Individual merchants and tradesmen began to distribute their own copper tokens to customers from 1849 onwards. Often of the same purity and weight as English copper coinage, these tokens performed all the ordinary functions of the official coinage, despite being issued by grocers; general stores; drapers; pawnbrokers and haberdasheries (among others). If true collecting is the accumulation of interesting objects that allow the collector to explore history in an affordable manner, the Australian token series certainly fits the bill. Nearly all tradesman’s tokens are heavily worn and therefore relatively common, while the rarest and finest known examples command tens of thousands of dollars.
A collection of Australian tokens from the mid to late 1800’s can show the type of retailers that predominated in those days; it emphasizes the regions that were important to the Australian economy and provide a tangible link to a businessman making his way in the world close to 150 years ago. The background of one of the last merchants to issue tokens, the Fremantle pawnbroker Alfred Davies, is illustrative: Davies was born some time between 1811 and 1813, and arrived at Fremantle on the “Quebec Trader” on April 19th, 1834. Davies apparently married twice, and had many children. Davies first occupation was as a “cooper” in Fremantle, his later employment record shows him to be registered as a “tidewaiter”.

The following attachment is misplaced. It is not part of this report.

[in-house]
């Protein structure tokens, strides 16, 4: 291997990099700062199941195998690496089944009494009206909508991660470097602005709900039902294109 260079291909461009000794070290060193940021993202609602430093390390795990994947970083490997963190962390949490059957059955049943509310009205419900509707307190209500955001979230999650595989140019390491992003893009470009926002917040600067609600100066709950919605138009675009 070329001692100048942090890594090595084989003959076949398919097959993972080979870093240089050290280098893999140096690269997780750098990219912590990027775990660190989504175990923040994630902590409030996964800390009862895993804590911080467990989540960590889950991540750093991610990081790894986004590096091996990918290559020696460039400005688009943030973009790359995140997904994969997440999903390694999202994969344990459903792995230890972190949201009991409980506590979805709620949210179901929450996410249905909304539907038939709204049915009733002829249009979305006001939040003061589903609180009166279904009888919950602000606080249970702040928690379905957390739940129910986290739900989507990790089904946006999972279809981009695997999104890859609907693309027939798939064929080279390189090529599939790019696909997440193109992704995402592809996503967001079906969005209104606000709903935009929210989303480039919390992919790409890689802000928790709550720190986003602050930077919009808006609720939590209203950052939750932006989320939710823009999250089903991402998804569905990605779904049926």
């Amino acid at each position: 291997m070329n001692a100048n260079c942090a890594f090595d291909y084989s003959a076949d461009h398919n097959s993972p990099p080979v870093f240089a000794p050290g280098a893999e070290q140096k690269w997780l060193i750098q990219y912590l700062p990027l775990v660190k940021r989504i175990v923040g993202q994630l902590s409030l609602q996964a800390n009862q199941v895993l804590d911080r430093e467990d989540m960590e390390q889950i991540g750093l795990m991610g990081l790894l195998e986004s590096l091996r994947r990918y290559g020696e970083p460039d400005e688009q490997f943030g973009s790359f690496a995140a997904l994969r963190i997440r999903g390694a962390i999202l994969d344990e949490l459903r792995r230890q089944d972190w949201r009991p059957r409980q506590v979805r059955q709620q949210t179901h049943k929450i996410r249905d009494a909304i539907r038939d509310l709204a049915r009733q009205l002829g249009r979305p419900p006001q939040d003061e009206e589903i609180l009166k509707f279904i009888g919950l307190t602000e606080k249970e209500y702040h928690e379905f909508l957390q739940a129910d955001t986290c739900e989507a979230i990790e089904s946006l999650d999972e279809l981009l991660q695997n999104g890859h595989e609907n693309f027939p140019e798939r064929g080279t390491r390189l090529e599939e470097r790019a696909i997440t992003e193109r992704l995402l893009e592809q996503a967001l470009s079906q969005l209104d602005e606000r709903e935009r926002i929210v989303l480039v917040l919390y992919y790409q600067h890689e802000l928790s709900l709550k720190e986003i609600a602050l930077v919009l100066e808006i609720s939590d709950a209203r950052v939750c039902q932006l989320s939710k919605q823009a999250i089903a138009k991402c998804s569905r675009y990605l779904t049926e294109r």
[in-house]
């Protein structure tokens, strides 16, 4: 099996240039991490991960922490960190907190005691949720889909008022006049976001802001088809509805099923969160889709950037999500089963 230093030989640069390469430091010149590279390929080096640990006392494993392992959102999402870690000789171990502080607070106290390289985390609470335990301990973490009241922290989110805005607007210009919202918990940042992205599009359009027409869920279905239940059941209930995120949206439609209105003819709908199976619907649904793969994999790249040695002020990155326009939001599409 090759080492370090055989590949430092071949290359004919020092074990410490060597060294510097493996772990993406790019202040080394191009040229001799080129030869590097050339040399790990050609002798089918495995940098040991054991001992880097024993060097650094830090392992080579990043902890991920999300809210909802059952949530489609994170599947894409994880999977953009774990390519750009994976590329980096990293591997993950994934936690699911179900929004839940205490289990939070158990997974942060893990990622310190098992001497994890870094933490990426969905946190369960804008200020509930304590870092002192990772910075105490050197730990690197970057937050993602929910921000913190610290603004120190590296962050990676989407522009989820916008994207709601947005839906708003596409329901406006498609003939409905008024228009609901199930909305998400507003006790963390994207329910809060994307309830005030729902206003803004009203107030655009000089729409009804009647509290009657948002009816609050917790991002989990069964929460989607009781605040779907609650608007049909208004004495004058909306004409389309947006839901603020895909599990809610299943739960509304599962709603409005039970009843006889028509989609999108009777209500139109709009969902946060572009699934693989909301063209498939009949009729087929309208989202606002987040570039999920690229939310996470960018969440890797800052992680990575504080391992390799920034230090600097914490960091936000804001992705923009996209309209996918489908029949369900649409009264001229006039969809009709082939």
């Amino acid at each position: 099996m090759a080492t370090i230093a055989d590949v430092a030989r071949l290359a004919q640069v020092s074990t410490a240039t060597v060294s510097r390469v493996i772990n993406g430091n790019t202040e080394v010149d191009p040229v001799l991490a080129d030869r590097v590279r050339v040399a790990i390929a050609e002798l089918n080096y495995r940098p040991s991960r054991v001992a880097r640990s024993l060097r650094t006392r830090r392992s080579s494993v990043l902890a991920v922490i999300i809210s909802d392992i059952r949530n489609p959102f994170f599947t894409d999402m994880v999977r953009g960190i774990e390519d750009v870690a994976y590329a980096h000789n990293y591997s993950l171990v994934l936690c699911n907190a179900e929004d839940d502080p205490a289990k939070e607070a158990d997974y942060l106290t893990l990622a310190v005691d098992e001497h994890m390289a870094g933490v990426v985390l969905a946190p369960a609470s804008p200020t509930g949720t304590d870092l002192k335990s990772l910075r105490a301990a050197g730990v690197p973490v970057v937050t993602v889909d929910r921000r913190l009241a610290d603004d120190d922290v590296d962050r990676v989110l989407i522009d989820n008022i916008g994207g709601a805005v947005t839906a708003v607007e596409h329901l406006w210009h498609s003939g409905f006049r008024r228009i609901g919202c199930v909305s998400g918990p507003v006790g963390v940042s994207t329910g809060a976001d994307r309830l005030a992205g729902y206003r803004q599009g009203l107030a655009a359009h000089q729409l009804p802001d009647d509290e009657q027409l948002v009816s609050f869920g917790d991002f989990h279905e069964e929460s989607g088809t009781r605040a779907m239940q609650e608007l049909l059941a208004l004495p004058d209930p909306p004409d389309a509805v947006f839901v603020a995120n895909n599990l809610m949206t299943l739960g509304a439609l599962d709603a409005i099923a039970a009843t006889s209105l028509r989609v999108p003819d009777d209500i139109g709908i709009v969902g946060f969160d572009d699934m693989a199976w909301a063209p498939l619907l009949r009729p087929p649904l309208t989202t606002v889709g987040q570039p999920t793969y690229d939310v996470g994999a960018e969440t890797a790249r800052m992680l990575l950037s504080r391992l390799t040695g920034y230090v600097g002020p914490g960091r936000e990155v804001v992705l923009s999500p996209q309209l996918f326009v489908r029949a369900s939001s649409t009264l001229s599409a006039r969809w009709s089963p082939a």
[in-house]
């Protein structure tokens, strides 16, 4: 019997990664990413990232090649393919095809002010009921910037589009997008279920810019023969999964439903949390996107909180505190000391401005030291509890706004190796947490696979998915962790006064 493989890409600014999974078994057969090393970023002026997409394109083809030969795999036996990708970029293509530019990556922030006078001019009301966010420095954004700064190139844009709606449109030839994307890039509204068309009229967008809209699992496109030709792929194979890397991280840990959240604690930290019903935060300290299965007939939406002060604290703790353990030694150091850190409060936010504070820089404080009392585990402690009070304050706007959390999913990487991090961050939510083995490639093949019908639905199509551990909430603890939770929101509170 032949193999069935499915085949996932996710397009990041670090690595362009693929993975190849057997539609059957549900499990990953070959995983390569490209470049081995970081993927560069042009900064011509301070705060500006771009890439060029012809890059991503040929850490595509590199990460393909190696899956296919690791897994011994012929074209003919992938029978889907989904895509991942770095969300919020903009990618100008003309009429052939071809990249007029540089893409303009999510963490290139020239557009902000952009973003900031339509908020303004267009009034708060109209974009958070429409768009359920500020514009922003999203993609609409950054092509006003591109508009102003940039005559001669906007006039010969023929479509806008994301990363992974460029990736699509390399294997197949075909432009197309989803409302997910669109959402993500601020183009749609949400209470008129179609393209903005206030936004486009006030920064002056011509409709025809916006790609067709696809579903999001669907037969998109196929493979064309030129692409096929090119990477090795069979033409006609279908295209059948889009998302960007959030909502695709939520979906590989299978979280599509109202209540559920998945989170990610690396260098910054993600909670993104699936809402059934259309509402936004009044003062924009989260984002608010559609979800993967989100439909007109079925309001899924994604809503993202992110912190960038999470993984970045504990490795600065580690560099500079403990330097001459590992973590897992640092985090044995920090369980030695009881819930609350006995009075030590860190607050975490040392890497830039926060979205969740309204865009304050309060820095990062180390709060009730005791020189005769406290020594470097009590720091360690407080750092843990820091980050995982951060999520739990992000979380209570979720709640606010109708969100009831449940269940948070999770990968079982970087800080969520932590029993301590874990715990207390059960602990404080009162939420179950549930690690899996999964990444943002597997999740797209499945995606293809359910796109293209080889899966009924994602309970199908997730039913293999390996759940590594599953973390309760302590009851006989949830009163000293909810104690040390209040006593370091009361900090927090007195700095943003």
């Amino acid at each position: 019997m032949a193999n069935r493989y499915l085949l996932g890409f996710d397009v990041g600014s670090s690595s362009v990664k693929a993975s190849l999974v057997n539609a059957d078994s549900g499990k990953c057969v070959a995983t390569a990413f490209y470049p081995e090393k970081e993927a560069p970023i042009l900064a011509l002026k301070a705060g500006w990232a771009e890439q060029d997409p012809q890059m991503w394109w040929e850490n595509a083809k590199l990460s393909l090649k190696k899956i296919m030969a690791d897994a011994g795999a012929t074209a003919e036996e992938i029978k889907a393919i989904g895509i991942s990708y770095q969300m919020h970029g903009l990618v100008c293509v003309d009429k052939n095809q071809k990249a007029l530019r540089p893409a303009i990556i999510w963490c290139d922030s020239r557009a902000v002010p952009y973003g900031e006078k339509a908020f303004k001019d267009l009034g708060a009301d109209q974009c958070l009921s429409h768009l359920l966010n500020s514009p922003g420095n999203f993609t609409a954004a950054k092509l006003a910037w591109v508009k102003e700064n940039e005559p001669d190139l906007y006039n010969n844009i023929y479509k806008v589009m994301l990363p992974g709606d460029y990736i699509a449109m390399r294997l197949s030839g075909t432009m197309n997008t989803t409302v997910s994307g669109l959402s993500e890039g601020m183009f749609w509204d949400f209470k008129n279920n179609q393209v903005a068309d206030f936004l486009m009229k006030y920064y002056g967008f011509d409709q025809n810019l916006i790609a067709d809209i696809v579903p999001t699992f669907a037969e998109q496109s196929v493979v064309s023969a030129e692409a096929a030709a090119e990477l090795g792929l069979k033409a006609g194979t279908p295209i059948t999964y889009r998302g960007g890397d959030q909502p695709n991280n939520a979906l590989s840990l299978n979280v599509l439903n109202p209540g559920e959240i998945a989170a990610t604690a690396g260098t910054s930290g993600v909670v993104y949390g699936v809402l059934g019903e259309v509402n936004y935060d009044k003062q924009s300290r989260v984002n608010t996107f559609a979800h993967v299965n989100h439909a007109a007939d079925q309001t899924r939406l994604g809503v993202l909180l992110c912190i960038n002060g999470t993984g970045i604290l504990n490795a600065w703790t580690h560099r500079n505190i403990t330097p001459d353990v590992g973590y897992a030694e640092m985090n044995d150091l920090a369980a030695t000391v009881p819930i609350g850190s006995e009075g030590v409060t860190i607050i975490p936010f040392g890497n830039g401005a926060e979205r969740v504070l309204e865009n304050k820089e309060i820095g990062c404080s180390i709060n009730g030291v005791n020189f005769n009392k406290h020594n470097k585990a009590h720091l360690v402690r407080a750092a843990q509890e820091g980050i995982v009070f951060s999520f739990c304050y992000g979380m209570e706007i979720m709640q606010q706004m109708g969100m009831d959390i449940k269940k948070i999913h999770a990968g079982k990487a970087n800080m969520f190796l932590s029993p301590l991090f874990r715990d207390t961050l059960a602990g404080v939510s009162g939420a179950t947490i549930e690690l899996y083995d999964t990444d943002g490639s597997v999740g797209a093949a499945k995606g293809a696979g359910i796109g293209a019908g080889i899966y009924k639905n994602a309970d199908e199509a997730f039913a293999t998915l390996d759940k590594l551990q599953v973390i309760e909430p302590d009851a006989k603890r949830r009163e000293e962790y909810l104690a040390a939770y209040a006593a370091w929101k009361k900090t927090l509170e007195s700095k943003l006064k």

Fremantle Town records show that between 1849 and 1869, Alfred Davies built extensive real estate holdings along some of Fremantle’s main streets. Davies qualified as a juror (with £1,000 of real estate) in 1860, and operated a pawnbroking business between 1870 and 1874. It was the business operated from a building on High Street that Davies issued his tokens. Fremantle Town records also show that Davies later developed a semi-rural property named “Springfield Farm” with his sons; the location of this property is as yet unknown. His death was recorded in Fremantle on March 13th, 1875.